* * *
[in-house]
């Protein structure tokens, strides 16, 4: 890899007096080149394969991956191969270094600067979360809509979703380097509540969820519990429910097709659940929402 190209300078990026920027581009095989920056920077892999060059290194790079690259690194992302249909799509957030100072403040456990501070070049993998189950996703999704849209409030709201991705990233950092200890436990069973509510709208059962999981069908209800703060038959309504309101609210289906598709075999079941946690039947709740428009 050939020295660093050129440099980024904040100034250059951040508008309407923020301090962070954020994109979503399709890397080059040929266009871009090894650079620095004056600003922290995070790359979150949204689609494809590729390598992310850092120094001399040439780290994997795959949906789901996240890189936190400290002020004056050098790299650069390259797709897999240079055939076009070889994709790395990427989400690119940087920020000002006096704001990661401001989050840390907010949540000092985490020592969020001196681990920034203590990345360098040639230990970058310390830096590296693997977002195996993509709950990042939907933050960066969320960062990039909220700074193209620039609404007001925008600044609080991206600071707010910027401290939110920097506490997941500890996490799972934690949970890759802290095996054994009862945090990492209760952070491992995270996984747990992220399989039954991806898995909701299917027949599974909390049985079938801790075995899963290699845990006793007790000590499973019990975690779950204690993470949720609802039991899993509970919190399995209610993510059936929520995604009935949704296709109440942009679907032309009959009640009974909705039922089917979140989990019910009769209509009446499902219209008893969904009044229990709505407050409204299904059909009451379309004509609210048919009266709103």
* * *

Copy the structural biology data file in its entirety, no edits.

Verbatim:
[in-house]
């Protein structure tokens, strides 16, 4: 890899007096080149394969991956191969270094600067979360809509979703380097509540969820519990429910097709659940929402 190209300078990026920027581009095989920056920077892999060059290194790079690259690194992302249909799509957030100072403040456990501070070049993998189950996703999704849209409030709201991705990233950092200890436990069973509510709208059962999981069908209800703060038959309504309101609210289906598709075999079941946690039947709740428009 050939020295660093050129440099980024904040100034250059951040508008309407923020301090962070954020994109979503399709890397080059040929266009871009090894650079620095004056600003922290995070790359979150949204689609494809590729390598992310850092120094001399040439780290994997795959949906789901996240890189936190400290002020004056050098790299650069390259797709897999240079055939076009070889994709790395990427989400690119940087920020000002006096704001990661401001989050840390907010949540000092985490020592969020001196681990920034203590990345360098040639230990970058310390830096590296693997977002195996993509709950990042939907933050960066969320960062990039909220700074193209620039609404007001925008600044609080991206600071707010910027401290939110920097506490997941500890996490799972934690949970890759802290095996054994009862945090990492209760952070491992995270996984747990992220399989039954991806898995909701299917027949599974909390049985079938801790075995899963290699845990006793007790000590499973019990975690779950204690993470949720609802039991899993509970919190399995209610993510059936929520995604009935949704296709109440942009679907032309009959009640009974909705039922089917979140989990019910009769209509009446499902219209008893969904009044229990709505407050409204299904059909009451379309004509609210048919009266709103």